The Centre for Advanced Low-Carbon Propulsion Systems (C-ALPS), which works with a number of industrial partners, has pressed the button on work that will create a dedicated 100m2 hydrogen fuel cell lab and comprehensive upgrade of its powertrain cells for running with hydrogen fuel.
The new facilities will be housed inside the £50 million research centre that was opened in 2018 and will feature a fully equipped laboratory alongside the upgraded test cells for fuel cell and electrolyser system, stack and cell-level testing and diagnostic/post-mortem work.
There will be areas for instrumenting and commissioning electric drive and fuel cell systems and equipment for environmental testing of powertrain components and systems.
This investment will complement C-ALPS’s bespoke fuel cell test stands, which have been developed in-house and feature advanced electrochemical diagnostics for detailed characterisation of application-scale fuel cells and stacks.
Construction and fit-out will be completed by late August 2021 and will give researchers state-of-the-art facilities to undertake fundamental and collaborative applied research with industry.
“Sustainable electric propulsion and mobile energy storage solutions are essential in decarbonising the transport sector and improving air quality. Hydrogen, as a fuel, will almost certainly play a significant role in this transition,” explained Simon Shepherd, director of C-ALPS. “Our latest investments strengthen our existing hydrogen energy research capabilities and give us the facility to support partners in both fuel cell and hydrogen generation R&D and fuel cell application projects.”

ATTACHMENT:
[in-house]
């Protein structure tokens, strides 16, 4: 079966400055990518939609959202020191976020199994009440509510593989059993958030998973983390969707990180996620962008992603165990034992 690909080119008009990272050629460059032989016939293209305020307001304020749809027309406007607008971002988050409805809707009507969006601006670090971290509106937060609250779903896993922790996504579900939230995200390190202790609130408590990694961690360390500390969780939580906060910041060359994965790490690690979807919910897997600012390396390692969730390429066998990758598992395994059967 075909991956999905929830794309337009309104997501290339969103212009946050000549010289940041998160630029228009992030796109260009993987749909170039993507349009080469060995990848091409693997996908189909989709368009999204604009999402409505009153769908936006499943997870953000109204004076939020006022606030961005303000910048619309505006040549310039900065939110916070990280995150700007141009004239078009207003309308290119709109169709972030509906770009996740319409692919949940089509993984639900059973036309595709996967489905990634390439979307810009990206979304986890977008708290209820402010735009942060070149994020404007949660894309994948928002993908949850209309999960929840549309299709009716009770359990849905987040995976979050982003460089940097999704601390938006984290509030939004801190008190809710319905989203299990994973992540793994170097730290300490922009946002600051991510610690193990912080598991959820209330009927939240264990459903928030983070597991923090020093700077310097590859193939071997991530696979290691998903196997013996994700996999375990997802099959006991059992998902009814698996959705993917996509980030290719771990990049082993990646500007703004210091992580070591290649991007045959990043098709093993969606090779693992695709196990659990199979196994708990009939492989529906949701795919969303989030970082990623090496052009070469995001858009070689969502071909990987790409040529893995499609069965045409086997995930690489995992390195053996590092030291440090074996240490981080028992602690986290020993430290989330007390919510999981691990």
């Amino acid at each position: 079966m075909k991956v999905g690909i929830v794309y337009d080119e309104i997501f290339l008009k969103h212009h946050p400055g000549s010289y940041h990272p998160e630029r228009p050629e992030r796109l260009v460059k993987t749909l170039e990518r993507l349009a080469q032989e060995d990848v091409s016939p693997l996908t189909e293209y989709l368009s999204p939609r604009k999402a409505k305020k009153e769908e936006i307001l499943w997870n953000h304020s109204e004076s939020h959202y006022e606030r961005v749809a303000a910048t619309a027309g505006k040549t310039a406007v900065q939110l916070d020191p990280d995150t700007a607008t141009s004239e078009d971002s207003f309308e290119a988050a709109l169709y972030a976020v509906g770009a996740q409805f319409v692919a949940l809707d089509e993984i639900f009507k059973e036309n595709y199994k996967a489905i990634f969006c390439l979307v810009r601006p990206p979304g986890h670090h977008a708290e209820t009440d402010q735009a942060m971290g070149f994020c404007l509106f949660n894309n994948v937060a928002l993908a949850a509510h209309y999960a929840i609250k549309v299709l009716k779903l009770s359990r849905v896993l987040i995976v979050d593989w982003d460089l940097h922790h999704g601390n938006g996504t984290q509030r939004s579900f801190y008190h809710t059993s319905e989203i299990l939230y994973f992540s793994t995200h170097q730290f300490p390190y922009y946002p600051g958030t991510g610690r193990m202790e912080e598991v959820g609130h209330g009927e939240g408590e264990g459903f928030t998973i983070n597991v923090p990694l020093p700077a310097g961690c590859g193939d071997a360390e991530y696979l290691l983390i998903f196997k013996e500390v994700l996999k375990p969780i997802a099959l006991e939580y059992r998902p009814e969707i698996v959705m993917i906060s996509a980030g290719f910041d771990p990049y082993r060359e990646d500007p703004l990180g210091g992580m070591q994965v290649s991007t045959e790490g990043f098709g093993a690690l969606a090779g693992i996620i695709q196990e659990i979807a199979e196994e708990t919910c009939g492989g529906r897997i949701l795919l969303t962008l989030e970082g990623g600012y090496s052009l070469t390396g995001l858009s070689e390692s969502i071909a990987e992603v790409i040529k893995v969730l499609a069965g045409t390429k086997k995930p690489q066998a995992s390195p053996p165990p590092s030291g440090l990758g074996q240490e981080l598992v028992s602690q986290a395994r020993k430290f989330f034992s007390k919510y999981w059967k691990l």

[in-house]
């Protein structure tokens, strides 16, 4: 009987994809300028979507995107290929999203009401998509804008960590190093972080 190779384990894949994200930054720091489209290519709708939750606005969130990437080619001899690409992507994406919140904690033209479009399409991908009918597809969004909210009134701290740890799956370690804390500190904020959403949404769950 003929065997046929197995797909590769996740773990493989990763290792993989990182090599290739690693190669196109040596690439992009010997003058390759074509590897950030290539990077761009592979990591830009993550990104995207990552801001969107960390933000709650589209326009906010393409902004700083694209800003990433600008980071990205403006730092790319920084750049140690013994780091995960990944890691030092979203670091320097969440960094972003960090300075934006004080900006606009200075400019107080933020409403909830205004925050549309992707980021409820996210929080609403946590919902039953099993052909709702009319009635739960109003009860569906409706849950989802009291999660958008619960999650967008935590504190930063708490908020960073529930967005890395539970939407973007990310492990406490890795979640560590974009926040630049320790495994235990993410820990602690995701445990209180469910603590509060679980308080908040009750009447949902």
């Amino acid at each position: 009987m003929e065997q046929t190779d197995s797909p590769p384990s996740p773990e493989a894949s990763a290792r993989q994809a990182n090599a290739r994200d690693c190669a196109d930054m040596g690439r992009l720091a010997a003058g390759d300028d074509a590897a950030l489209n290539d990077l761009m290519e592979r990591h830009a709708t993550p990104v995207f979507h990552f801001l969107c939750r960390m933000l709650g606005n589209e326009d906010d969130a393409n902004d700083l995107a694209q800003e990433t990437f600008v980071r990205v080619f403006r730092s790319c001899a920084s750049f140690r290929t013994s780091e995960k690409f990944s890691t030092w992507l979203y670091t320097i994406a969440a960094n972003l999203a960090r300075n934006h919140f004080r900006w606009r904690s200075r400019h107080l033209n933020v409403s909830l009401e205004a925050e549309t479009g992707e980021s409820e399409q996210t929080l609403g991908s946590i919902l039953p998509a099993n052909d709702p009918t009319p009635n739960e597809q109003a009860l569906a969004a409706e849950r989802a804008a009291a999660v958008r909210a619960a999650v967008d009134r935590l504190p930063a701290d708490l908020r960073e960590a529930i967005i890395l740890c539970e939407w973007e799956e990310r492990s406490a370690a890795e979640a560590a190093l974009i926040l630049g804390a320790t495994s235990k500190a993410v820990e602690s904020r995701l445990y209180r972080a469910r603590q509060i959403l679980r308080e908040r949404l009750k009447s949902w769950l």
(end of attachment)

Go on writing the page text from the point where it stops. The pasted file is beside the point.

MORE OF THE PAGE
He continued: “There is massive interest in this area of electrification and adoption of these technologies is growing extremely fast in Europe and Asia, mainly from stakeholders involved in heavy-duty commercial vehicles, bus and coach, marine, rail transport and aerospace applications.
“Capacity and capability are significantly expanded with these new investments from the University. Researchers, professors and engineering staff will be employed in the new labs and test cells and, as the project portfolio continues to grow, this is expected to create a number of new positions within the team.”
The Centre for Advanced Low-Carbon Propulsion Systems has been working with the transport sector to create cleaner mobility and develop the supply chain so that it can deliver rapidly developing ‘enabling’ technologies around battery systems, fuel cell development, power electronics and electric drive systems.
The facility, which was initially co-funded by international engineering consultancy FEV, focuses on strong industry and academic collaboration to create cutting-edge research, future engineering leaders and powertrain solutions that will drive economic growth and minimise environmental impact.
C-ALPS currently offers access to automotive format battery cell prototype manufacture, battery-cell and module testing and characterisation, system modelling, in-situ sensing and advanced diagnostics and expertise in next generation power electronic devices and sensors.
The centre has already secured a number of major research project wins and is making significant progress towards self-sensing/healing battery cells, development of sensing for electric drive systems, advanced on-board diagnostics for battery, fuel cell and hybrid power systems.
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